Bret Bannon cooks dinner almost every night of the week, even if he’s just cooking for one.
When he’s sitting in traffic after his work day, he doesn’t get vexed by the traffic jam or the gold sedan that nearly rear ended him because the driver was clearly texting. Instead, he’s fantasizing about dinner, recalling what he has in the refrigerator, and calculating what he’ll have to grab from the grocery store.
When he was at the farmer’s market over the weekend he bought sweet corn because it is finally, gloriously coming into season. The last time he roasted a chicken, he roasted two, because if you’re going to roast one, why not roast two? So now all he needs is some crab and a few herbs and seasonings to make an incredible chowder. That’s what it will be tonight. Crab, chicken, and sweet corn chowder. How nice.
Why let the trivialities of the world like traffic jams get to you when you can dream of chowder and then in a couple of hours make it into reality?
And yet, for the first time in U.S. History, Americans spent more money in restaurants this past year than in grocery stores. Somehow in the last half century, home cooking went from being a necessity to an option.
Lots of things contributed to the shift. The industrial revolution made convenience foods the norm, there was the advent of the two-income household, an extreme proliferation of every kind of restaurant including fast-casual, grab-and-go “groceraunts,” and even delivery apps that will have food in your lap in fewer than 30 minutes from tummy rumble to first bite.
We all know that cooking is probably healthier, cheaper, and ultimately more satisfying than the alternatives. But so what? So are a lot of things. The question is: Will the obsession with our own home kitchens ever have the place in the American collective consciousness that the latest chef’s does? Will home cooking ever be sexy again?
Interestingly, when I made this inquiry, most people’s responses were that cooking never stopped being sexy. Cooking is very sexy, said my merry band of Facebook followers, most of whom are skewed towards cooking anyway. So, if it’s so sexy, why aren’t we doing more of it?
Maybe the same reason we aren't having more sex. We’re tired, we’re in a hurry, we gotta work.
When I ask friends what the biggest impediments are to their cooking at home more regularly, time constraints and uncooperative or picky kids get cited the most. Standoffs at the table and harried races to the finish line: definitely not sexy.
For Bannon, a self-professed Francophile, the French way of cooking and dining makes the whole experience a lot more desirable.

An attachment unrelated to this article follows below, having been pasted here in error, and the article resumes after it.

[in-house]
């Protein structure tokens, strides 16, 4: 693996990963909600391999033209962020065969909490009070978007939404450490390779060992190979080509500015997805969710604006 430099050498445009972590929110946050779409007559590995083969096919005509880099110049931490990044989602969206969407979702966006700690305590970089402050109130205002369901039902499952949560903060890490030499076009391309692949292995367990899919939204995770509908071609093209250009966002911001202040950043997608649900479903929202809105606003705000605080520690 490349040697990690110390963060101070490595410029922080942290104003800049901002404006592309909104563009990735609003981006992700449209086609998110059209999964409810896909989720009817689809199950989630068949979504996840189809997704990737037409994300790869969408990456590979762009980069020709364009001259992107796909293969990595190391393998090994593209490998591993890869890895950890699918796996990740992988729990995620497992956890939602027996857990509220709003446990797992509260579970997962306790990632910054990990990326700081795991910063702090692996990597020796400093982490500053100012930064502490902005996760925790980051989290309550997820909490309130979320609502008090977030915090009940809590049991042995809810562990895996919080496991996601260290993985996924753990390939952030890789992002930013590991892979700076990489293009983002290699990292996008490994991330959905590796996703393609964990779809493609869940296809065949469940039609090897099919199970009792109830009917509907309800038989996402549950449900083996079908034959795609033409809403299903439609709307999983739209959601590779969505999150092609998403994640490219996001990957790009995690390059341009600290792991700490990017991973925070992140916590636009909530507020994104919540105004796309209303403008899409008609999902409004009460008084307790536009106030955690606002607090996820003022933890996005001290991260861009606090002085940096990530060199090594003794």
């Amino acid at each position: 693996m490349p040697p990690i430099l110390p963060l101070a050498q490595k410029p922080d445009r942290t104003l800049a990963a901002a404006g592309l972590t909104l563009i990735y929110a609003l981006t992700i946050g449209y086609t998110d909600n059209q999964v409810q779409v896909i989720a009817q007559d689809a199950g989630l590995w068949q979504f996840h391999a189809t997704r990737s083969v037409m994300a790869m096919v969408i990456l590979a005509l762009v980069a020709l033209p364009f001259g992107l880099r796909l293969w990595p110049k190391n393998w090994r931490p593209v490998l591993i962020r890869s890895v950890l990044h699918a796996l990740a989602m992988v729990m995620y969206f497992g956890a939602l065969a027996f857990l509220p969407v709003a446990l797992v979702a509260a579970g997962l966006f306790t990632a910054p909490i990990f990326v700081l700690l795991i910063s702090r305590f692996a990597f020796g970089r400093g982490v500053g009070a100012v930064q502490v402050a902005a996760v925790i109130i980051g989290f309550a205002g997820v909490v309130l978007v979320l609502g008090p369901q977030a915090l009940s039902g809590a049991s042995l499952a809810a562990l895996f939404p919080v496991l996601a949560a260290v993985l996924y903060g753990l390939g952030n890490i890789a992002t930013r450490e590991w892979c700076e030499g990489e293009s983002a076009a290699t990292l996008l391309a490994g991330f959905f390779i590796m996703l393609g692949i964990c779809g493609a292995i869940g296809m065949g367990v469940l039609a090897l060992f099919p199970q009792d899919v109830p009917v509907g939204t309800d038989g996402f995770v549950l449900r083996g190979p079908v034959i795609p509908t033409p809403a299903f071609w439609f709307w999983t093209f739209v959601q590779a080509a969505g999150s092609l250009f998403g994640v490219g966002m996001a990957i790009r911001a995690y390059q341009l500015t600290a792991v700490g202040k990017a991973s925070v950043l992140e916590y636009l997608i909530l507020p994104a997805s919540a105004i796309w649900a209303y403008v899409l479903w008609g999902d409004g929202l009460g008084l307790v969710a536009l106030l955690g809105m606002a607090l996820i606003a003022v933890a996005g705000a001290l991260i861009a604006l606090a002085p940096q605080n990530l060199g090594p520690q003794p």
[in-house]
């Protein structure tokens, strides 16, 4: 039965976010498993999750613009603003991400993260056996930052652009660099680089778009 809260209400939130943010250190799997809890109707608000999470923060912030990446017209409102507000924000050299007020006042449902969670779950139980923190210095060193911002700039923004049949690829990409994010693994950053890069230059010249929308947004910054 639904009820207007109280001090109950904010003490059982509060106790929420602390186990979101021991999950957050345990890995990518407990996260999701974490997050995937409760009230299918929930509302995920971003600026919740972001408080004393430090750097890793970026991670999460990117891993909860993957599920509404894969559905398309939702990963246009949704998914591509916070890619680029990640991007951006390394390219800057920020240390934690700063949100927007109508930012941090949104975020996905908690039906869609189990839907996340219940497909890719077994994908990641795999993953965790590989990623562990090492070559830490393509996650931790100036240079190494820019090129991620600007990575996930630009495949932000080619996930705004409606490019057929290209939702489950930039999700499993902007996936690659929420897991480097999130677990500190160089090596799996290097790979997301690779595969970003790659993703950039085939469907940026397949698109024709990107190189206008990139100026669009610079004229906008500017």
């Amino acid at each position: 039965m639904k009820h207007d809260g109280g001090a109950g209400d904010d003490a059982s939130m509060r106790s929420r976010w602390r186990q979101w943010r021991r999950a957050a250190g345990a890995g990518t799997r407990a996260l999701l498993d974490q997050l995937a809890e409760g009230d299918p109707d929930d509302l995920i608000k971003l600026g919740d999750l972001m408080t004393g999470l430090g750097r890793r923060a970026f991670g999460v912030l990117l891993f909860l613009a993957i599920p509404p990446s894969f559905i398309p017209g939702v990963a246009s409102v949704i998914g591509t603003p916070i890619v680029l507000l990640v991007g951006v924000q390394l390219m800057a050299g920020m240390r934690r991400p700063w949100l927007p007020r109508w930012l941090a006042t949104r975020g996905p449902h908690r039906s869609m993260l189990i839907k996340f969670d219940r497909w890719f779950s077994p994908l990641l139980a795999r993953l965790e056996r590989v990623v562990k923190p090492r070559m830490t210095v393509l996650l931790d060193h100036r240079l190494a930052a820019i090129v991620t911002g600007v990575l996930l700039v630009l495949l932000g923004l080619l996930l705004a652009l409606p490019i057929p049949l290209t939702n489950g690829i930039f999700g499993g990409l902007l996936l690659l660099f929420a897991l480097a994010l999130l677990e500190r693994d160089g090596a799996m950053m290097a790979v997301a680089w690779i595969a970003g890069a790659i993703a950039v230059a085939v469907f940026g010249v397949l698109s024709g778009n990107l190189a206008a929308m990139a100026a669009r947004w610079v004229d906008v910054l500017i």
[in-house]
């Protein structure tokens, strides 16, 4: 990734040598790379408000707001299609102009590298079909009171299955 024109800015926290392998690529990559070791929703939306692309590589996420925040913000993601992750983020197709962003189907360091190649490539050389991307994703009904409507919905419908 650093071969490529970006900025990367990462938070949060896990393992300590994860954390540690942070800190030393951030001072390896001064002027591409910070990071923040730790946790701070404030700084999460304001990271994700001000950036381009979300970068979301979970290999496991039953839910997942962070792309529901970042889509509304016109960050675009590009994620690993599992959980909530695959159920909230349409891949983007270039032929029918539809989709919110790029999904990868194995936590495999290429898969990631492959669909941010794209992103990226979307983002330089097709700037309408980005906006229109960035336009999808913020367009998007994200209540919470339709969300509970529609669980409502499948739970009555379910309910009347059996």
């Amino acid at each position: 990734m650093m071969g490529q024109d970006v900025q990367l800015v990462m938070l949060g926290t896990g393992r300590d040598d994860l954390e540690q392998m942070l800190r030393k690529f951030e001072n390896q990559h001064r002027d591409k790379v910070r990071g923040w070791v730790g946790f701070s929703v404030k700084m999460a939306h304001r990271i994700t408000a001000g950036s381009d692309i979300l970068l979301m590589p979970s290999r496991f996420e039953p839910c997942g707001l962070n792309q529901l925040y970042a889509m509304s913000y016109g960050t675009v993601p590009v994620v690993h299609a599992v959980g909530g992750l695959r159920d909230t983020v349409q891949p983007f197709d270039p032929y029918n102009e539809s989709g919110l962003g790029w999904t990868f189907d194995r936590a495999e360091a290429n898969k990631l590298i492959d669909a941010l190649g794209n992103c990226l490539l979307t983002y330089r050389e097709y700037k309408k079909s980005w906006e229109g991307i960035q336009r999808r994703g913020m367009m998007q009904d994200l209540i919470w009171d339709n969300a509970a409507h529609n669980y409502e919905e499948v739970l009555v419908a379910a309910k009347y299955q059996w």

“Kids are expected to get involved. They’re expected to serve. They’re expected to converse. They’re not upstairs in the bedroom playing Pokeman. They’re at the table.”
When Bannon suggests that even the cleanup after a meal can be a time of quiet contemplation for him, another friend with a small child responds: “That sounds lovely... You must not have little kids at your feet needing to have a bath, brush teeth, read books, etc., etc.”
If Bannon were to tell her to get the kids involved, French-style, she might say: Easier said than done. But then, if we don’t get them involved, will we simply be raising up another generation of non-cooks?
There is no road map here. Every person’s reason for not cooking is personal and individualized. But I do think the food media is at least in part to blame for the slow demise of home cooking. Chefs and professional cooks get put up on a pedestal in their crisp white coats and arsenals of blades with Japanese etchings.
“Hey!” We laypeople cry. “I haven’t got any Japanese etchings! Surely I can’t do that.”
Bannon says he gets called things like “Mr. Fancy Pants” far more often than he would like, because he attempts to prepare rabbit terrine, duck rillete, and ground cherry custard tart in his home kitchen. He does these things because he loves it and it is his passion. But there is an unfortunate aftereffect for him. People are reluctant to invite him into their own home for a meal. They’re intimidated and afraid he will judge their efforts.
“But I’m not coming to see their cooking,” he says. “I’m coming to see them. I don’t care if they fix me a brat.”
The pressure to be perfect is a sad aftershock of food media and food-as-competition TV shows. Now, cooking isn’t about sustenance and sharing. It’s about who can do it best, fastest, most efficiently with the most conscientious ingredients.
Tod Brilliant lives in “foodie” Sonoma County, California, where, he says, “Every forkful is scrutinized.”
“Dinner parties seem a huge endeavor where food snobs will judge mercilessly the source and type of food. If we could relax our gluttony and make it more about the evening and less about the dinner I think it would be much more appealing.”
So how about you, readers? Is home cooking sexy? What will it take to tip the balance back from restaurants to the home? Or, are we destined to be a culture of food consumers instead of food creators?
“I think there needs to be more talk about the joy of cooking, the joy of sharing what someone has created," says Bannon. "There's great satisfaction in sharing part of yourself. You become vulnerable. You open yourself which to me is very sexy. Giving of yourself is sexy.”
So, you want more sex appeal? Leave that Dolce & Gabbana cologne on the shelf and pick up that rusty-ass kitchen knife. Or fire up the grill for a few brats. Brats are sexy.